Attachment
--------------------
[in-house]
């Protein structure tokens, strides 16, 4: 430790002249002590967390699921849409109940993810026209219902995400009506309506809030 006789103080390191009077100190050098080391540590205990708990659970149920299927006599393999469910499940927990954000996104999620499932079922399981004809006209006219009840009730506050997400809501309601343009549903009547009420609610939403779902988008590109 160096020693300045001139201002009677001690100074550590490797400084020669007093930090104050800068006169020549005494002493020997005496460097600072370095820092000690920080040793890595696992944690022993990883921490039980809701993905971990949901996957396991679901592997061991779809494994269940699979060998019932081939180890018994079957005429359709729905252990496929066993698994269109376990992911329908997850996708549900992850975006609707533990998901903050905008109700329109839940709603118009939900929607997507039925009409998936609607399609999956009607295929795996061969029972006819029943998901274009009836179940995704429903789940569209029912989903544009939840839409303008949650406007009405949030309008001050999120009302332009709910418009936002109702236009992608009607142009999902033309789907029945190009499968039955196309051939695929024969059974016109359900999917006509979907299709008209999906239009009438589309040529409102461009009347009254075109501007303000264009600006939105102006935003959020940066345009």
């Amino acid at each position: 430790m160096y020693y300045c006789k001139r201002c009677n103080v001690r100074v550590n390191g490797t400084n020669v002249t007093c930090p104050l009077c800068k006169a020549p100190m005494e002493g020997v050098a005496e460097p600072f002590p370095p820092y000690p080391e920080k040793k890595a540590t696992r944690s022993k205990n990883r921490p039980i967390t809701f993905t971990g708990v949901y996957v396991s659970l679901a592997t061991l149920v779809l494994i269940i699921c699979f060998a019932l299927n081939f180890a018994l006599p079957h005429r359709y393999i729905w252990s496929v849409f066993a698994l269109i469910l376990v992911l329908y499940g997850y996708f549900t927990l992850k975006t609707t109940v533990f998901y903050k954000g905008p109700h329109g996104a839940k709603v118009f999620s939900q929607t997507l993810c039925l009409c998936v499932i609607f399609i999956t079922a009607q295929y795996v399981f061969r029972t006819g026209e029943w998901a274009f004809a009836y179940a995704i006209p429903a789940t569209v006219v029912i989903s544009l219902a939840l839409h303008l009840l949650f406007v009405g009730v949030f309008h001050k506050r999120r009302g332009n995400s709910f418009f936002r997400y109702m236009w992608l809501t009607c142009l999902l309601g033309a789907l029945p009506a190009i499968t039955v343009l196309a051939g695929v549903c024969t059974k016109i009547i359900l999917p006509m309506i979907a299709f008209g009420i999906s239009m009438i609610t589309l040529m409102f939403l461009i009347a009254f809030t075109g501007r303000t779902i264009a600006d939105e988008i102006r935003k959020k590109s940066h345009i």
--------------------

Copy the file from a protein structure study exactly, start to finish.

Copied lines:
[in-house]
């Protein structure tokens, strides 16, 4: 430790002249002590967390699921849409109940993810026209219902995400009506309506809030 006789103080390191009077100190050098080391540590205990708990659970149920299927006599393999469910499940927990954000996104999620499932079922399981004809006209006219009840009730506050997400809501309601343009549903009547009420609610939403779902988008590109 160096020693300045001139201002009677001690100074550590490797400084020669007093930090104050800068006169020549005494002493020997005496460097600072370095820092000690920080040793890595696992944690022993990883921490039980809701993905971990949901996957396991679901592997061991779809494994269940699979060998019932081939180890018994079957005429359709729905252990496929066993698994269109376990992911329908997850996708549900992850975006609707533990998901903050905008109700329109839940709603118009939900929607997507039925009409998936609607399609999956009607295929795996061969029972006819029943998901274009009836179940995704429903789940569209029912989903544009939840839409303008949650406007009405949030309008001050999120009302332009709910418009936002109702236009992608009607142009999902033309789907029945190009499968039955196309051939695929024969059974016109359900999917006509979907299709008209999906239009009438589309040529409102461009009347009254075109501007303000264009600006939105102006935003959020940066345009």
């Amino acid at each position: 430790m160096y020693y300045c006789k001139r201002c009677n103080v001690r100074v550590n390191g490797t400084n020669v002249t007093c930090p104050l009077c800068k006169a020549p100190m005494e002493g020997v050098a005496e460097p600072f002590p370095p820092y000690p080391e920080k040793k890595a540590t696992r944690s022993k205990n990883r921490p039980i967390t809701f993905t971990g708990v949901y996957v396991s659970l679901a592997t061991l149920v779809l494994i269940i699921c699979f060998a019932l299927n081939f180890a018994l006599p079957h005429r359709y393999i729905w252990s496929v849409f066993a698994l269109i469910l376990v992911l329908y499940g997850y996708f549900t927990l992850k975006t609707t109940v533990f998901y903050k954000g905008p109700h329109g996104a839940k709603v118009f999620s939900q929607t997507l993810c039925l009409c998936v499932i609607f399609i999956t079922a009607q295929y795996v399981f061969r029972t006819g026209e029943w998901a274009f004809a009836y179940a995704i006209p429903a789940t569209v006219v029912i989903s544009l219902a939840l839409h303008l009840l949650f406007v009405g009730v949030f309008h001050k506050r999120r009302g332009n995400s709910f418009f936002r997400y109702m236009w992608l809501t009607c142009l999902l309601g033309a789907l029945p009506a190009i499968t039955v343009l196309a051939g695929v549903c024969t059974k016109i009547i359900l999917p006509m309506i979907a299709f008209g009420i999906s239009m009438i609610t589309l040529m409102f939403l461009i009347a009254f809030t075109g501007r303000t779902i264009a600006d939105e988008i102006r935003k959020k590109s940066h345009i």